“When one oil crisis comes on the heels of another, other industries must be stimulated. Greater innovation capability makes Hordaland more diversified”, says Nina Kyllingstad. She has a doctorate in regional restructuring.
This article is more than one years old, and may contain outdated information.
The world today is characterised by increased globalisation, digitalisation and a focus on sustainability. Kyllingstad's doctoral dissertation is based on the premise that regional restructuring is important in dealing with these challenges.
The term ‘restructuring’ includes the renewal of already existing industries as well as the development of completely new industries. Overall, the dissertation examines regional development from various angles. One of the articles compares the regions of Agder, Rogaland and Hordaland.
“Agder and Rogaland are extremely dependent on the oil sector, so when the oil business goes down, the impacts are felt throughout the regions. However, it does not have to be this way. If you manage to promote innovation across industries, this will help to stimulate the growth of new industries over time”, says Kyllingstad.
For her doctoral thesis, she examined how the industry in Agder, Rogaland and Hordaland works to develop its innovation capability. In one of the articles, representatives from fifteen companies, five from each of the three regions, were interviewed about their attitudes to cross-industry innovation.
One of the interviewees in Rogaland is quoted in the thesis:
‘This region has become a giant power centre for everything that happens in the oil and gas industry in Norway. It gives us a contact network because all the major and global oil service companies have established offices in our district. Since everything is very focused towards the oil and gas industry, I think people who want to start something outside this industry will have a huge disadvantage, because everything is adapted to one type of industry.’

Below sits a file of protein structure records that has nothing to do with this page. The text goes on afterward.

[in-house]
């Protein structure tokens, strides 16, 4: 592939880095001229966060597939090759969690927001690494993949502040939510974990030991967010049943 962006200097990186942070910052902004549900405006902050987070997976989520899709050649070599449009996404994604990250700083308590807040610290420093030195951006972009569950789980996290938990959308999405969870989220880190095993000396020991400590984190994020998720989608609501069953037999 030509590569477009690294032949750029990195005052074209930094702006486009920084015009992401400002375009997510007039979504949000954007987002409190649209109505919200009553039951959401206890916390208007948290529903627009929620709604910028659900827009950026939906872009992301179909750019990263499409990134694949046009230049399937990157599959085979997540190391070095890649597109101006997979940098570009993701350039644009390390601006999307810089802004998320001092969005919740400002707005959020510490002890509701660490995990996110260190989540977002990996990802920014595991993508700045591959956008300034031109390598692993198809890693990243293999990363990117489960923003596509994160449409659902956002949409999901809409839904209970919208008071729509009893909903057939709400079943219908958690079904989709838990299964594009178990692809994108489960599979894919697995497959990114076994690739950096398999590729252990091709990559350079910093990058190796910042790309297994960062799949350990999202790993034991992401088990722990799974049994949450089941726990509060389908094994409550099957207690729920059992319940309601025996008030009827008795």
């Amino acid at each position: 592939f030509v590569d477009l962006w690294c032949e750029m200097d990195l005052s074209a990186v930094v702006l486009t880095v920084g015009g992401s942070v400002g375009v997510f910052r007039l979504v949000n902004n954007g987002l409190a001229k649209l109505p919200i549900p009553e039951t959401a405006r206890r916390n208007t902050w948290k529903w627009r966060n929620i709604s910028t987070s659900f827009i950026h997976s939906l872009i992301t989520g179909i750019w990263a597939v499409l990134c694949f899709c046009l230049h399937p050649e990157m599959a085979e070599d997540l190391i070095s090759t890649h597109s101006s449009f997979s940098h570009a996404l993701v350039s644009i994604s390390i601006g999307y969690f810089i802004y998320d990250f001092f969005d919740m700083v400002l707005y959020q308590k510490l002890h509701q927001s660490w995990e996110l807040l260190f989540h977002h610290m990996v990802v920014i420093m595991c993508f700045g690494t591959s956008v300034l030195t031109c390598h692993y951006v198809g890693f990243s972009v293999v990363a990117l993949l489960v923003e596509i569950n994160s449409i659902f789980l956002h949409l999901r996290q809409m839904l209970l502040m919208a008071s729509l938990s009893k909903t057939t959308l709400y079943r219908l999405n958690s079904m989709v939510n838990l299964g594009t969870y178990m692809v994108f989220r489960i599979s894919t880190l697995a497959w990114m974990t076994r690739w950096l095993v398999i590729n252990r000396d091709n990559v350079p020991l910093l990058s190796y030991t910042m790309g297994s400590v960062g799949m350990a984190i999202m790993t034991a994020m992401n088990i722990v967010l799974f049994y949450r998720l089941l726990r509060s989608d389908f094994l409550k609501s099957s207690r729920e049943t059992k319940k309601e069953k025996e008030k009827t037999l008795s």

This has consequences for the priorities in the innovation work. Regions with one dominant industry tend to prioritise innovations unique to that particular industry. This becomes a self-reinforcing process where dominant industries are given priority while alternative industries receive less attention.
The consequences of a favoured and specialised business structure become apparent when things go awry; over 34,000 oil jobs have disappeared since 2014, many of them among subcontractors who have based their entire business on one contract with an oil company.
Where Rogaland and Agder are specialised regions, Hordaland is more diverse in its industrial structure. Many companies in Hordaland are linked to the oil and gas industry, but the interviews with employees in firms in Hordaland show that they have a more interdisciplinary and differentiated focus. The companies employ people with very different skills in order to better adapt to new market situations.
“Business and industry in Hordaland focus on building innovation across industries. That makes it easier to invest in something new, and the companies benefit from collaboration”, says Kyllingstad.
In Agder and Rogaland, business and industry are less concerned with collaborating across sectors, Kyllingstad's research shows. This leads to the dominant knowledge becoming more specialised, and it is more difficult to promote alternative solutions and to launch completely new ideas in these regions.
“This one-sidedness makes the regions vulnerable. It is not easy to develop something new when what you already have is going well”, says Kyllingstad.